As an installer won’t be able to predict the different types of equipment that is likely to be connected to an installation during its lifetime, consultation with the client is essential in order to determine the most suitable RCD type required.

The cost of a Type A RCD is more than an AC Type and, subsequently, B and F Types are significantly more than that (currently hundreds of pounds) therefore it is important to understand the requirements or a significant amount of money could be wasted.

What are the different types of RCD?

There are many different RCD types available, each being suitable for different equipment types, as identified in Regulation 531.3.3 of BS 7671:2018.

The RCD type should not be confused with the different types of circuit-breakers which are manufactured according to their time/current characteristics. Circuit-breakers for overcurrent protection of cables are available in types B, C and D in accordance with BSEN 60898-1. It's quite easy to see how an RCBO with a B Type time-current curve could be mistaken for a Type B RCD.

Selectivity (Discrimination)

In the 18th Edition, the term for discrimination has been changed to selectivity. It is important to achieve selectivity when installing multiple RCDs in series. A common misconception is that an RCD with a higher mA sensitivity rating will provide selectivity, but this is not the case due to the instantaneous operation of the device. The only way to achieve selectivity with RCDs is to install a time-delayed device upstream.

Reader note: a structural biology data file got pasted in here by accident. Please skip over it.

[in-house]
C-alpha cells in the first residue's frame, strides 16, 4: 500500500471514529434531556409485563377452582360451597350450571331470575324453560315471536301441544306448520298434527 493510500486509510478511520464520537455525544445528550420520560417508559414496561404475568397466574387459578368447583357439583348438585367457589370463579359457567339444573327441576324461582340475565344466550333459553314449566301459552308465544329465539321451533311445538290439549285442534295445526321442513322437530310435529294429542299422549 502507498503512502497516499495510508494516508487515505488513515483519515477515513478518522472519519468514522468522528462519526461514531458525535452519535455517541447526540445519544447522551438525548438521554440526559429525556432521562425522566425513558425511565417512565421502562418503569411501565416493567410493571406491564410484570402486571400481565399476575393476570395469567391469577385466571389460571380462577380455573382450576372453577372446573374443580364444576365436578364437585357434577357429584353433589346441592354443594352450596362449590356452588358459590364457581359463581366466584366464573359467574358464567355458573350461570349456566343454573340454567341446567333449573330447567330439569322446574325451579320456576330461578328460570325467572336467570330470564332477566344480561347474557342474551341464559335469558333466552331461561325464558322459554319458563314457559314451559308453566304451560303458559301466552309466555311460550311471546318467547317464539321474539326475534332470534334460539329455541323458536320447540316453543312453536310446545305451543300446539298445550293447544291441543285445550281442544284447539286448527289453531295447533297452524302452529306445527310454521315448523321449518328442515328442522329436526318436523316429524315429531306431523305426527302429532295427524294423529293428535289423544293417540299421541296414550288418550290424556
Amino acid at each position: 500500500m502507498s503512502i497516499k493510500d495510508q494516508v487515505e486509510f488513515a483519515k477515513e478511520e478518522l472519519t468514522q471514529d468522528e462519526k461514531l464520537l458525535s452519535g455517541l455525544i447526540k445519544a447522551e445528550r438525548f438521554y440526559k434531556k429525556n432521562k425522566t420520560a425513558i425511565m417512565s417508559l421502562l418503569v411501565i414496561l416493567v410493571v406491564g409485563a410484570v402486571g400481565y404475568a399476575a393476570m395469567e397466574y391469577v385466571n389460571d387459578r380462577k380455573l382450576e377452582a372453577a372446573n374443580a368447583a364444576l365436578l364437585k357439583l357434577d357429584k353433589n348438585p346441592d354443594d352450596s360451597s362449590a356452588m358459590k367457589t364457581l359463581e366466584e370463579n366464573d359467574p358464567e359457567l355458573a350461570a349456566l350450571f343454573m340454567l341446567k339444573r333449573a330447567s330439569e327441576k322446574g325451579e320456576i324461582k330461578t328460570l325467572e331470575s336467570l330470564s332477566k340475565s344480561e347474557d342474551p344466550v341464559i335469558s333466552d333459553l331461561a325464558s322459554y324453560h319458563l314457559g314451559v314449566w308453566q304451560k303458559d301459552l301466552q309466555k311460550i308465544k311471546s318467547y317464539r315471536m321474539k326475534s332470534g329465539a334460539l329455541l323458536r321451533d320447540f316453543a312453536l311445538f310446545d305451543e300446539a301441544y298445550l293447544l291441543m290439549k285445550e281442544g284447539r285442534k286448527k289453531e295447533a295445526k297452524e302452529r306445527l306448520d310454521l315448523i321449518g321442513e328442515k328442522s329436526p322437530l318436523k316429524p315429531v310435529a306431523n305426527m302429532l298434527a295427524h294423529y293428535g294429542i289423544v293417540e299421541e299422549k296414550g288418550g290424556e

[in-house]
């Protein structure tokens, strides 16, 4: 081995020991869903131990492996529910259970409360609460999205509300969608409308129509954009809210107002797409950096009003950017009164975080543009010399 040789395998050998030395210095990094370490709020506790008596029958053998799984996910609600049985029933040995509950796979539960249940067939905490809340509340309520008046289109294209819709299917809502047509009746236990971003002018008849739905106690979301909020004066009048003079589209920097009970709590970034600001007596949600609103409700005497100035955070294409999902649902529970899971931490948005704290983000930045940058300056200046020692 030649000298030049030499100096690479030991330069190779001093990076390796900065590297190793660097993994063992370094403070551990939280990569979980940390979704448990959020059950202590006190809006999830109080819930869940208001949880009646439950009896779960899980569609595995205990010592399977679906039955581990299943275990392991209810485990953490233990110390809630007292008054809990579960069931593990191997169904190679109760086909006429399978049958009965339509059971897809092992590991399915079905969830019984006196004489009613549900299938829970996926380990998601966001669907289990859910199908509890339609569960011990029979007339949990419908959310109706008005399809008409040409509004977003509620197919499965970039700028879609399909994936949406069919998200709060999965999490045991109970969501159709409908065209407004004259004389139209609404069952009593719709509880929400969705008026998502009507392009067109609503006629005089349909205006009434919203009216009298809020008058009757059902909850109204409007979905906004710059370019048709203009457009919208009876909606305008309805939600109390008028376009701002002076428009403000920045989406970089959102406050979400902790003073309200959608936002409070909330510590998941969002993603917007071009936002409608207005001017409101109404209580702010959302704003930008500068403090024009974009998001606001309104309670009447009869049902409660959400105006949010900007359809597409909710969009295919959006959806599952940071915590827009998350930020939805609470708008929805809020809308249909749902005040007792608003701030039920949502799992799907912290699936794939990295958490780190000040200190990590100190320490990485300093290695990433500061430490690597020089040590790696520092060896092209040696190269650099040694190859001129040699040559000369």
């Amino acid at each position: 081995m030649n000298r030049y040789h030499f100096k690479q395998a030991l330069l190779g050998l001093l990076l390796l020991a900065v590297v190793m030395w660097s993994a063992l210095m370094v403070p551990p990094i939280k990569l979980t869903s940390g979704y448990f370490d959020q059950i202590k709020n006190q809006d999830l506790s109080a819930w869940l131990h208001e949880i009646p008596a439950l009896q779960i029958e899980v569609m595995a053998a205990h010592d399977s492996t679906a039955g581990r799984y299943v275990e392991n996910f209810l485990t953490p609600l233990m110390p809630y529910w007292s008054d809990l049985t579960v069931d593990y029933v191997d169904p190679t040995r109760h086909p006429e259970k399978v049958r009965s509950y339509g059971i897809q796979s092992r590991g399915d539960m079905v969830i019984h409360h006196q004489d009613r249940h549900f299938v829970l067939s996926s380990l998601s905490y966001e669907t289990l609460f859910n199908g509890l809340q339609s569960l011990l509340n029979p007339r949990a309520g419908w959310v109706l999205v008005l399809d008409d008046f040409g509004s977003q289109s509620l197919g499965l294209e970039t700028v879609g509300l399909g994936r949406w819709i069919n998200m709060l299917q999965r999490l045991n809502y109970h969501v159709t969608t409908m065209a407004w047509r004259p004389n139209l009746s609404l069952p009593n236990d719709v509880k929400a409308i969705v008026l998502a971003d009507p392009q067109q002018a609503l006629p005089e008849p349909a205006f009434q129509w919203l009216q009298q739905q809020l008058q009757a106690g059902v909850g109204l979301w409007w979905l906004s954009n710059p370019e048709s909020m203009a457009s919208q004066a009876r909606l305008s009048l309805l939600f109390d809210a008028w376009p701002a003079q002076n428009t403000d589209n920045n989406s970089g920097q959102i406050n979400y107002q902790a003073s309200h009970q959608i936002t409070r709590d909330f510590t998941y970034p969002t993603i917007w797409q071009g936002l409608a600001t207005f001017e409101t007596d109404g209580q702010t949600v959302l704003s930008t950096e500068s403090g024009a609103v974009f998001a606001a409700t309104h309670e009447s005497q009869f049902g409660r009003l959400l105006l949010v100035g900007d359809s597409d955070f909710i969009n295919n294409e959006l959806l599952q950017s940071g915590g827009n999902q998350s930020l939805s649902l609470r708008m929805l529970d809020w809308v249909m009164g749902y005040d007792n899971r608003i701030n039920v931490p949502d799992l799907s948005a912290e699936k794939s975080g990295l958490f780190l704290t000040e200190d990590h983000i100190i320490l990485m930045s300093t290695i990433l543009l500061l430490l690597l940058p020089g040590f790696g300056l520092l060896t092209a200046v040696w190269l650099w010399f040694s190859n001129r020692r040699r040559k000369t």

Type S (Time-delayed)

A Type S RCD is a sinusoidal residual current device incorporating a time delay. It can be installed upstream from a Type AC RCD to provide selectivity. A time-delayed RCD cannot be used for additional protection because it will not operate within the required time of 40 mS.

Type AC

Type AC RCDs (General Type), which are most commonly installed in dwellings, are designed to be used for alternating sinusoidal residual current to protect equipment which is resistive, capacitive or inductive and without any electronic components.

General Type RCDs do not have a time delay and operate instantaneously on detection of imbalance.

Examples of suitable circuits: